Kodak (yes, Kodak!) had a decent dual-lens camera with Bluetooth transfer capability, the V610, in 2006. It wasn’t the best camera ever invented, but it wasn’t a crappy Polaroid p/s, either. The consumer marketplace yawned. If you’re too busy to pop the SD card from a camera into your computer, you probably need to quit playing “Angry Birds.”

  27. Jordan

    April 13, 2011 @ 9:15 pm

    27

    Another thing missing from average digital camera is gps coordinate. Why can’t the camera automatically know where I took the pictures?

  28. Boo

    April 15, 2011 @ 2:30 pm

    28

    Personally I’m thankful that most camera do not offer this. There are a a few technical difficulties that are (at this moment in time) difficult to get past.

    1. Battery Life. 802.11/GSM/CDMA radios all consume power. Most photographers would rather use their limited power taking photographs, rather than spending their limited time charging batteries. Sure would suck to go to take that perfect photo (or any photo) and find you had a dead battery because you forgot to turn off the radio.

    2. Public sharing sites chage. Each photo sharing site changes their access protocols (APIs) from time to time. Some simply stop supporting the older API, some support older APIs for a limited time. So when this happens, you’ve bought camera X over camera Y just for this sharing feature.. suddenly the API changes, or worse, the sharing service closes shop.. and the feature you just paid extra for is no longer functioning. There’s gonna be some pretty upset people out there.

    Until, at a minimum, both those issues are resolved I wouldn’t ever purchase a feature with an internet sharing feature.

  29. Doug

    April 15, 2011 @ 2:51 pm

    29

    Per David Pogue, the Flip was about to release a Wi-Fi connected video camera:

    http://pogue.blogs.nytimes.com/2011/04/14/the-tragic-death-of-the-flip/

    “…That new Flip that the product manager showed me was astonishing. It was called FlipLive, and it added one powerful new feature to the standard Flip: live broadcasting to the Internet.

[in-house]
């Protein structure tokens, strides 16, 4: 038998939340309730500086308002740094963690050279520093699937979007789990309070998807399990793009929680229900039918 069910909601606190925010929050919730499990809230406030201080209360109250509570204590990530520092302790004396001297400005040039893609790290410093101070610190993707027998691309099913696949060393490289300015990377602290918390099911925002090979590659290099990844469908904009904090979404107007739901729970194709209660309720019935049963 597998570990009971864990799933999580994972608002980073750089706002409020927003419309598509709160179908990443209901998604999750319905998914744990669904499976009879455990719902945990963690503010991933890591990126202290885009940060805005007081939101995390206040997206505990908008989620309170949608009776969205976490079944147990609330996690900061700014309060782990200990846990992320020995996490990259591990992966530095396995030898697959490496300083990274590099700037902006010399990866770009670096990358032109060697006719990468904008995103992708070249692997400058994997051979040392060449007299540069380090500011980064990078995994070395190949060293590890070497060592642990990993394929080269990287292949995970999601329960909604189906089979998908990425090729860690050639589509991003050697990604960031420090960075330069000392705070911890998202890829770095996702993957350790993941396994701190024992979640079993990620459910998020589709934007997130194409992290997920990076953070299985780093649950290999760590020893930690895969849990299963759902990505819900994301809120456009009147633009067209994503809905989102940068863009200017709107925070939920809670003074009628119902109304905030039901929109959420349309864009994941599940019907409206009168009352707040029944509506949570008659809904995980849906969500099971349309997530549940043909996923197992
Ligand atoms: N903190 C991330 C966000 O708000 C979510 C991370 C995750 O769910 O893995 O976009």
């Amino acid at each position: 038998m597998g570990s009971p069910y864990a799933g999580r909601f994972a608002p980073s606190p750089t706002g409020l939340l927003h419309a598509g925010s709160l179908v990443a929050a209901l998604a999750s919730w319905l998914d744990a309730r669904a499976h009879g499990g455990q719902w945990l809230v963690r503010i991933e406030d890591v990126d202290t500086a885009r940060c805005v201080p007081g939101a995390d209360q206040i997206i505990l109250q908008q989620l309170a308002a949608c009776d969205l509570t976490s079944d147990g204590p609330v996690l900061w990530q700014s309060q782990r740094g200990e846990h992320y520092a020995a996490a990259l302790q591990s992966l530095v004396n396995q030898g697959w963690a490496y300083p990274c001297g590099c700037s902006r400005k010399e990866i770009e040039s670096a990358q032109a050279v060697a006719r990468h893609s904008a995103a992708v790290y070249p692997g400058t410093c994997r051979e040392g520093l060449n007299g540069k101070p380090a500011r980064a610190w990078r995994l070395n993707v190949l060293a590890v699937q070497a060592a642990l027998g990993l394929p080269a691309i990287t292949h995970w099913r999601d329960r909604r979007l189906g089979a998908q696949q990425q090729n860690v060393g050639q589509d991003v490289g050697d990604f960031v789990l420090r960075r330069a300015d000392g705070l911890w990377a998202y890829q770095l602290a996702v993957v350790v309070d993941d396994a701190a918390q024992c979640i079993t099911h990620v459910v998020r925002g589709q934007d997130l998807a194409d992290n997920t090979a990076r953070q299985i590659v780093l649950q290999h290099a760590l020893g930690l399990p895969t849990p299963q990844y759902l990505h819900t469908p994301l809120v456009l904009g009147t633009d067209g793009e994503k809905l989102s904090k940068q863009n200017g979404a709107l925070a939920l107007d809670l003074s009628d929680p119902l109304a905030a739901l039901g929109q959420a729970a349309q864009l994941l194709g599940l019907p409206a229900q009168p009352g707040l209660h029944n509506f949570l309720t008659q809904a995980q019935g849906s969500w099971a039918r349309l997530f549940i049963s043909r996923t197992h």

That is, when you’re in a Wi-Fi hot spot, the entire world can see what you’re filming. You can post a link to Twitter or Facebook, or send an e-mail link to friends. Anyone who clicks the link can see what you’re seeing, in real time – thousands of people at once.

    Think how amazing that would be. The world could tune in, live, to join you in watching concerts. Shuttle launches. The plane in the Hudson. College lectures. Apple keynote speeches.

    Or your relatives could join you for smaller, more personal events: weddings, birthday parties, graduations, first steps.

    And the FlipLive was supposed to ship on April 13. The day after Cisco killed the Flip.”

  30. chrisw

    April 15, 2011 @ 4:48 pm

    30

    I wrote a python script with http://code.google.com/p/android-scripting/ and upload my photos and videos to my Home Server.

    My phone detects when it’s plugged in and at home using http://www.twofortyfouram.com/ locale, the best $10 I ever spent. (Locale also turns my ringer to vibrate at work and some other cool stuff).

    The only pictures I take are of my son at play/events, etc. So I take a bunch of photos, and email the best one out to family. (Sometimes on the phone, sometimes after I’ve reviewed them).

    I looked for a camera with wifi, they were only available for a short time in 2005 or so IIRC.

    So even though my android camera quality is lackluster …it’s what I use. After all, I have it on me all the time

    The problem with camera over wifi to site:
    For the common man (non computer scientist) – setting up a router is a challenge. Between the broken English in the manual the 1997 era configuration web page and byzantine and bizarre setup options, I’m amazed most home networks work at all.

    For the cameras, the same people who designed those terrible router config pages also findd work designing camera interfaces. Tiny buttons close together, the ability to disable your camera with an errant touch of the figure, etc. I can’t imagine the masochist that would want to type their site password on camera. (It’s bad enough on a phone with a keyboard).

    The best bet would be to use 3g (4g) uploading right to the site. But then you’re back to a phone or tablet.

  31. Randhir (Eye-Fi)

    April 18, 2011 @ 1:29 am

    31

    Phil, nice article and lots of great comments.

    You may be interested in checking out Eye-Fi’s just released Direct Mode feature: http://www.eye.fi/blog/new-eye-fi-mobile-x2-and-instant-uploads

    Eye-Fi X2 cards will (this week) be able to transfer photos & videos directly from the Eye-Fi Card in your camera to your smartphone, tablet or laptop wherever you are. The Eye-Fi Card creates a Wi-Fi network that your device joins, so this solution works anywhere.

    If you want only selected items to be posted online (we work with over 45 online sites), use the lock/protect feature to mark them after you put the card into “Selective Transfer” mode.

    If you already have an Eye-Fi card and an Android device, check out the Eye-Fi app that can receive photos from your Eye-Fi X2 card, and also send photos & videos that you take on your Android back to your computer.

    We hope you enjoy the Eye-Fi cards in your favorite SDHC camera.

    Sincerely,

    Randhir (Eye-Fi)